From Engineer to Advocate: Nita Singh Kaushal Says Representation is Key to Equity in the Workplace

Nita Singh Kaushal presents her talk on women and leadership to Miss CEO students.

Nita Singh Kaushal presents her talk on women and leadership to Miss CEO students.

Born and raised in the heart of Silicon Valley, Nita Singh Kaushal always knew she wanted to be a leader in STEM. However, when she joined Stanford for her degree in electrical engineering, all of a sudden, she found herself one of the few females in the class.

Following college, Kaushal entered a male-dominated, early 2000s tech industry, where she felt her assertive and outgoing nature fizzle down to fit the hierarchical, underrepresented environment she was in.

Amidst this jarring dichotomy, Kaushal realized what women were missing: training and mentorship to guide them through a cutthroat industry that was not prepared to provide them with proper resources.

Kaushal decided to take this issue into her own hands. In 2011, she founded Miss CEO, an organization offering leadership education, mentorship, and career exploration opportunities to empower girls and women. Coming up on her eleventh year of working with students worldwide, Kaushal reflects on her journey as a woman in STEM and how she believes leadership representation is the key to creating equal opportunity. This conversation has been edited and condensed.

What stood out to you about your experience as a woman in tech?

When I was just coming out of my major at Stanford, I was so ready for the real world—my first paycheck and my first real job at Intel. But, as a recent college grad and young woman, I struggled. I found myself nervous to raise my hand in meetings and have my voice heard because I didn’t really feel like I belonged.

There were many things about working culture that were very unwelcoming to diverse contributors. As women in a historically underrepresented field, we weren’t equipped with the skills to enable us to advocate for ourselves, communicate effectively, work on strategic teams and projects, and find the right sponsors and mentors. These skills are never taught in school, yet make a tremendous difference in terms of how you navigate your career and, ultimately, how you contribute meaningfully to an area that you care about.

I had and continue to have high hopes for the opportunities available in the tech industry. There’s so much innovation and creativity in that space, and I firmly believe it should be a welcoming environment for everyone.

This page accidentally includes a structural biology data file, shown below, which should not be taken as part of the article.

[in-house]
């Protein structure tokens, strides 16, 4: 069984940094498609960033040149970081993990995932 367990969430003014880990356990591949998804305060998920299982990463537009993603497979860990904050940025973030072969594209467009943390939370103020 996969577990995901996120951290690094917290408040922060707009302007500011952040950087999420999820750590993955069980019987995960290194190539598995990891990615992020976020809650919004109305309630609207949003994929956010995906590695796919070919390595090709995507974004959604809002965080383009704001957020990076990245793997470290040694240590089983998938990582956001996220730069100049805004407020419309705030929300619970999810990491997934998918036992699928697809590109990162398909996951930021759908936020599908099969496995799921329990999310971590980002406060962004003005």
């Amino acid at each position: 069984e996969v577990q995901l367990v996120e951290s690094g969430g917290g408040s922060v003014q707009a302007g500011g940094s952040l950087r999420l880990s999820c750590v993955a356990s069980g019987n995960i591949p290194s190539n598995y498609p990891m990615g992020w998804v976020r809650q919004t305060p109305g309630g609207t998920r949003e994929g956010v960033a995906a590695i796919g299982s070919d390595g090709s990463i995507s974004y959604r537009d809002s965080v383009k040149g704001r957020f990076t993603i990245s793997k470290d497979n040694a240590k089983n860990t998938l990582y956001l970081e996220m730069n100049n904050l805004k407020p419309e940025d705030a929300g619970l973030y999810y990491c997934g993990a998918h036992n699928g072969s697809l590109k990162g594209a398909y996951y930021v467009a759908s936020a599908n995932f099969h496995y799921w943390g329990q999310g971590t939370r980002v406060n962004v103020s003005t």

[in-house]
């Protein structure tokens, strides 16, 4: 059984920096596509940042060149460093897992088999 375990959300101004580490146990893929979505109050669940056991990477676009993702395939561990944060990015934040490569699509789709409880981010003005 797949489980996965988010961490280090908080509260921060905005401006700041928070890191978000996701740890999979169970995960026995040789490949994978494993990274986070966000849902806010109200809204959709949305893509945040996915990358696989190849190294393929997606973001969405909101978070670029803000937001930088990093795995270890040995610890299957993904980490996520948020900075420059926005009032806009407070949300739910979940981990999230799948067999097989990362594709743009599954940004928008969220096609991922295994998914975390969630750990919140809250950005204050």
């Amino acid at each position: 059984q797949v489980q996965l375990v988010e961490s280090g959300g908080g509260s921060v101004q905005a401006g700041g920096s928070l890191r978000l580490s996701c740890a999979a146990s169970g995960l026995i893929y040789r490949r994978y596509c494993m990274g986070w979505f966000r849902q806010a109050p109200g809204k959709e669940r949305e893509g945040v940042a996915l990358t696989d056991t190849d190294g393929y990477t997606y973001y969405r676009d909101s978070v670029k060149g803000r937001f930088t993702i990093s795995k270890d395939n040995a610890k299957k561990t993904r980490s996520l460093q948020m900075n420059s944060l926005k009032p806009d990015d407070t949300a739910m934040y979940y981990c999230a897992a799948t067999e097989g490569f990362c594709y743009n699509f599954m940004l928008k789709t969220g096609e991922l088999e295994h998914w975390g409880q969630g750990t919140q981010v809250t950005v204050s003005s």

What prompted you to change your career?

I was so captivated by the idea of empowering women with these leadership skills that I had learned from being in the professional workforce. Without the right mentorship and support, many women drop out, burn out, or don’t feel like it’s worth the pain to endure environments not welcoming to all genders.

I really wanted to start an organization that could empower women as early as middle school with the training, tools, resources, and mentorship that we have always wanted and deserved. With that vision in mind, we formally launched Miss CEO back in 2011, and it’s been an amazing 10 years so far.

Since its founding, what is the extent of Miss CEO’s impact?

Officially on paper, since our launch, we have empowered over 50,000 students from all over the world. Of course, that’s just a formally documented number—many other individuals watch our videos and view our virtual courses.

Kaushal (top right) and her students at Miss CEO’s annual Summer Leadership Academy. (

Really, it’s just been so incredible to impact women at such a critical stage of their development with Miss CEO’s leadership toolkit. Whenever I see the comments after a course or workshop about how these skills we’re teaching are being applied and how students are able to use our curriculum to achieve their goals, it’s just the best feeling. It’s incredible to see the impact that we have been able to achieve over the years.

What do you hope to accomplish with Miss CEO in the future?

Because there is so much we can do and so many people we can still work with, I think in the near future, our goals are to expand on partnerships with other organizations who share the same vision.

We’re looking to build out our platform, so we can continue investing in our community and helping them achieve their aspirations at various stages in life. We are also looking into publishing the work that we are doing, so people can have their own Miss CEO handbook at home to reference whenever they need inspiration or advice. Ultimately, I hope that as an organization, we can continue to further our vision and nurture our community with the training that they need.